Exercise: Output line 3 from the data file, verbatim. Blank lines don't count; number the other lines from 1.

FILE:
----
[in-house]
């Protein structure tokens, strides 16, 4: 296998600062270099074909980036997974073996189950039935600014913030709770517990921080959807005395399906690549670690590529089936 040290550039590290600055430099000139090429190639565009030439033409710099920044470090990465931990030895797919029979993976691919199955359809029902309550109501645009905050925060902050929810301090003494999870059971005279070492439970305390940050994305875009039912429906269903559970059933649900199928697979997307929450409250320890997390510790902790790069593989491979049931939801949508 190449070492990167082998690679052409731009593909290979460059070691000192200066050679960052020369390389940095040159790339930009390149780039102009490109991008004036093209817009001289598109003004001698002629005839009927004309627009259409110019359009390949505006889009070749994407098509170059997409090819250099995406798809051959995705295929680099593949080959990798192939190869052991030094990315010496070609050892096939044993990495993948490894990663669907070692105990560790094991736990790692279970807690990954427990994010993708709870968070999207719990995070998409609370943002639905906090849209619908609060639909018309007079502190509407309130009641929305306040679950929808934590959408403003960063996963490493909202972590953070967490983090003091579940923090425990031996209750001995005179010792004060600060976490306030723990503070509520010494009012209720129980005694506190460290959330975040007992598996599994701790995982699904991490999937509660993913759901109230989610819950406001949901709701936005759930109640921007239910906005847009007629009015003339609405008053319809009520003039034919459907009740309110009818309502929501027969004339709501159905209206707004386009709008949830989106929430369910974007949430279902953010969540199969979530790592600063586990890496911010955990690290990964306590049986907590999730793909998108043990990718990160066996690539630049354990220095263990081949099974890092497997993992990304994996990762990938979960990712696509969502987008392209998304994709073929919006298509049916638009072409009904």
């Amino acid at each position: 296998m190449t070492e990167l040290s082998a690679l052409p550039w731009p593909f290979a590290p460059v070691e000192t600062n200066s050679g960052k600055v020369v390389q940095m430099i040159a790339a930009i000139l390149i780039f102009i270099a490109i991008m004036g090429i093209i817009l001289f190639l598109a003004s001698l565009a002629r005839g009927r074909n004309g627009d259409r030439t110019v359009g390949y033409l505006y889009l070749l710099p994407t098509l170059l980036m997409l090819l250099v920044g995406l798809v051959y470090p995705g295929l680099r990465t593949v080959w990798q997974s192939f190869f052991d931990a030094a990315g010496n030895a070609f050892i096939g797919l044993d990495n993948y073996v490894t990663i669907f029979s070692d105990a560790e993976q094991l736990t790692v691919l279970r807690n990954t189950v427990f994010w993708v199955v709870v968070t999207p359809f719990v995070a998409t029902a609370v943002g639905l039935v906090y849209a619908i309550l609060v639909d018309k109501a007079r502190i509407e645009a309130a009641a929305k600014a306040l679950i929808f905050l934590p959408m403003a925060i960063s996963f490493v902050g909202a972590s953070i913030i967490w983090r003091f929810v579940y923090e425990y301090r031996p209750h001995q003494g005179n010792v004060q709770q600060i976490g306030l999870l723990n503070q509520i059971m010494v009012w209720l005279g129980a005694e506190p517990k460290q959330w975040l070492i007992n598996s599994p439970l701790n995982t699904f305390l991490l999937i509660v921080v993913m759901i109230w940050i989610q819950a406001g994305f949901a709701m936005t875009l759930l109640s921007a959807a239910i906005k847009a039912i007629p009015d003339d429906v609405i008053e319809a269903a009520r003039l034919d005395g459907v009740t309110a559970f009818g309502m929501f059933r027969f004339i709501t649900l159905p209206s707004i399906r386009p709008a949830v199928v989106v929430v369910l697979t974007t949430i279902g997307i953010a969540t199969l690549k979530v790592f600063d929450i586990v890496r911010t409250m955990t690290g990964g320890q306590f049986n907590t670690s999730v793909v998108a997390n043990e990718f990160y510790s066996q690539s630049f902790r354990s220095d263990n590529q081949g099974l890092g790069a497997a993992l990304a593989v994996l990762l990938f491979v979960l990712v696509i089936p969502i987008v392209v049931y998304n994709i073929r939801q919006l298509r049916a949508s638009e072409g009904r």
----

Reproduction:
């Amino acid at each position: 296998m190449t070492e990167l040290s082998a690679l052409p550039w731009p593909f290979a590290p460059v070691e000192t600062n200066s050679g960052k600055v020369v390389q940095m430099i040159a790339a930009i000139l390149i780039f102009i270099a490109i991008m004036g090429i093209i817009l001289f190639l598109a003004s001698l565009a002629r005839g009927r074909n004309g627009d259409r030439t110019v359009g390949y033409l505006y889009l070749l710099p994407t098509l170059l980036m997409l090819l250099v920044g995406l798809v051959y470090p995705g295929l680099r990465t593949v080959w990798q997974s192939f190869f052991d931990a030094a990315g010496n030895a070609f050892i096939g797919l044993d990495n993948y073996v490894t990663i669907f029979s070692d105990a560790e993976q094991l736990t790692v691919l279970r807690n990954t189950v427990f994010w993708v199955v709870v968070t999207p359809f719990v995070a998409t029902a609370v943002g639905l039935v906090y849209a619908i309550l609060v639909d018309k109501a007079r502190i509407e645009a309130a009641a929305k600014a306040l679950i929808f905050l934590p959408m403003a925060i960063s996963f490493v902050g909202a972590s953070i913030i967490w983090r003091f929810v579940y923090e425990y301090r031996p209750h001995q003494g005179n010792v004060q709770q600060i976490g306030l999870l723990n503070q509520i059971m010494v009012w209720l005279g129980a005694e506190p517990k460290q959330w975040l070492i007992n598996s599994p439970l701790n995982t699904f305390l991490l999937i509660v921080v993913m759901i109230w940050i989610q819950a406001g994305f949901a709701m936005t875009l759930l109640s921007a959807a239910i906005k847009a039912i007629p009015d003339d429906v609405i008053e319809a269903a009520r003039l034919d005395g459907v009740t309110a559970f009818g309502m929501f059933r027969f004339i709501t649900l159905p209206s707004i399906r386009p709008a949830v199928v989106v929430v369910l697979t974007t949430i279902g997307i953010a969540t199969l690549k979530v790592f600063d929450i586990v890496r911010t409250m955990t690290g990964g320890q306590f049986n907590t670690s999730v793909v998108a997390n043990e990718f990160y510790s066996q690539s630049f902790r354990s220095d263990n590529q081949g099974l890092g790069a497997a993992l990304a593989v994996l990762l990938f491979v979960l990712v696509i089936p969502i987008v392209v049931y998304n994709i073929r939801q919006l298509r049916a949508s638009e072409g009904r």